What Are The Market Expectations For GILD?
For stocks I'm not sure about, one of the first things I do is to calculate what the market is pricing in the stock.
I mentioned that the market is jittery with Gilead right?
Let's find out what those jitters are.
First, analysts are projecting zero growth. Actually, Yahoo Finance shows that analysts are expecting -1.4% in revenues in 2016 and -0.4% in EPS.
Past numbers don't help that much when valuing biotech stocks because it's truly a case of past performance doesn't indicate future performance. That's why I'm first focusing on making sure that the company is well run, has good management and owns a strong moat.
So, let's do things backwards.
Crunching the Reverse Valuation To Determine Expectations
Start with the current stock price and do a reverse DCF to see whether the current expectations are realistic.
The main benefit of a reverse DCF is that you don't have to know what growth rate. The objective is to play with the growth rate until you can match the value to the stock price. That way, you can see what the market implied growth rate is and decide whether it's realistic or not.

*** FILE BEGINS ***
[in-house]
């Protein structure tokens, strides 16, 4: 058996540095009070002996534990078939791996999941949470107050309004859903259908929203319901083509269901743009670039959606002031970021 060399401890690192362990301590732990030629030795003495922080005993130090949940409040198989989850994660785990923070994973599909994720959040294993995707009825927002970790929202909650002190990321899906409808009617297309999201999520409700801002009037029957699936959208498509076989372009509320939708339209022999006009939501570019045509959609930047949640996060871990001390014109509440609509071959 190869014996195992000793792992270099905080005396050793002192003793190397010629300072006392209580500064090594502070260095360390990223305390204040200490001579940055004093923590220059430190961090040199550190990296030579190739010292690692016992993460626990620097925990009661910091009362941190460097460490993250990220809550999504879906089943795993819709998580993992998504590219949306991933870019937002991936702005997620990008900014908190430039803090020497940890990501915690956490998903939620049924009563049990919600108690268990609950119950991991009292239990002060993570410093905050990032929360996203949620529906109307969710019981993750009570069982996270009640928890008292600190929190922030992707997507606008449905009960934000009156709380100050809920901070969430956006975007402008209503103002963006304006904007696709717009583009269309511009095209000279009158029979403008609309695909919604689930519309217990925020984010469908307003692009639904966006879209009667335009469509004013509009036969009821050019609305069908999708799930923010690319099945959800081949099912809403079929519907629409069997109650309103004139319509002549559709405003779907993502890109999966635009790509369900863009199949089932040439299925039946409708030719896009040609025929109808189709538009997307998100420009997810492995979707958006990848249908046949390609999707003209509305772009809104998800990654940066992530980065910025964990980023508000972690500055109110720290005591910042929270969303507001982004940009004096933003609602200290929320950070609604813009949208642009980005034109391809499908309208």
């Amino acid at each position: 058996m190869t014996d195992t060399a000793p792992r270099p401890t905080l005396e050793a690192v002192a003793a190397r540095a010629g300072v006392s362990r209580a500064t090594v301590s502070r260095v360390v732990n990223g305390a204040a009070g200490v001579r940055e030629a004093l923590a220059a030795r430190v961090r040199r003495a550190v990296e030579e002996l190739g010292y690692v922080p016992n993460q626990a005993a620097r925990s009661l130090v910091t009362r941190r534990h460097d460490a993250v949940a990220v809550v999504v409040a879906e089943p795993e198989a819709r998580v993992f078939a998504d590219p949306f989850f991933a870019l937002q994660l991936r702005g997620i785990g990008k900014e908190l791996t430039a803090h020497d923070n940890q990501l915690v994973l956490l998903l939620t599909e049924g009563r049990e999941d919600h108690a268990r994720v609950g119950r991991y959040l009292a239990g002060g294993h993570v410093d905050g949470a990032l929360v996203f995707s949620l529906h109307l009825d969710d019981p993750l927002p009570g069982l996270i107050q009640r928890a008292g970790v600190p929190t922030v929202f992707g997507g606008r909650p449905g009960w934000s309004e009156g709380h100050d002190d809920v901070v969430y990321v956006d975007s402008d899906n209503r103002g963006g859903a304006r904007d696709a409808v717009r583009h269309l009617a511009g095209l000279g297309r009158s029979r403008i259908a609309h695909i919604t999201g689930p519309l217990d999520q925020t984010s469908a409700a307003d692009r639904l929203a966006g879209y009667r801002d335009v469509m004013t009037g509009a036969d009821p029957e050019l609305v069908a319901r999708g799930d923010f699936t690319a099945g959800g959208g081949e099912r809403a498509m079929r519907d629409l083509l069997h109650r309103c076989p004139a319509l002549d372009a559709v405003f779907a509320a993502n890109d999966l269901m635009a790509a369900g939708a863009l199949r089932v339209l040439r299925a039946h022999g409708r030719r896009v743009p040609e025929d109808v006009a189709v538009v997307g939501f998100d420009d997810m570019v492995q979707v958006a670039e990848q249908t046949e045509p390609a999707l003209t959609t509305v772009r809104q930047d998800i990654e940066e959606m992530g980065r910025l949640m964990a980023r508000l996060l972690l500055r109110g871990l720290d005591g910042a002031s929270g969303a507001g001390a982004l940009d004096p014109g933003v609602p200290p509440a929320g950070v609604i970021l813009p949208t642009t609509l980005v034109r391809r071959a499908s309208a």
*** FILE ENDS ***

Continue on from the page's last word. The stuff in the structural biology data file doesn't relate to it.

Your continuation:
After all, Ben Graham said that:
You don't have to know a man's exact weight to know that he's fat.
Here's what I mean.
- Stock price of $98 (at the time of writing)
- analyst expected EPS growth of -0.4%
- TTM net income of $15.04b
- discount rate of 9% (my choice)
- terminal value of 2%
With these numbers, it's possible to find the market implied growth rate as shown in this screenshot.
The market is expecting a growth rate of -0.6%. Very close to the -0.4% that analysts are expecting.
Based on this, the important question is this.
Is the negative expected growth realistic or unrealistic?
Maybe for a single year, the negative growth is understandable. However, the past 5 years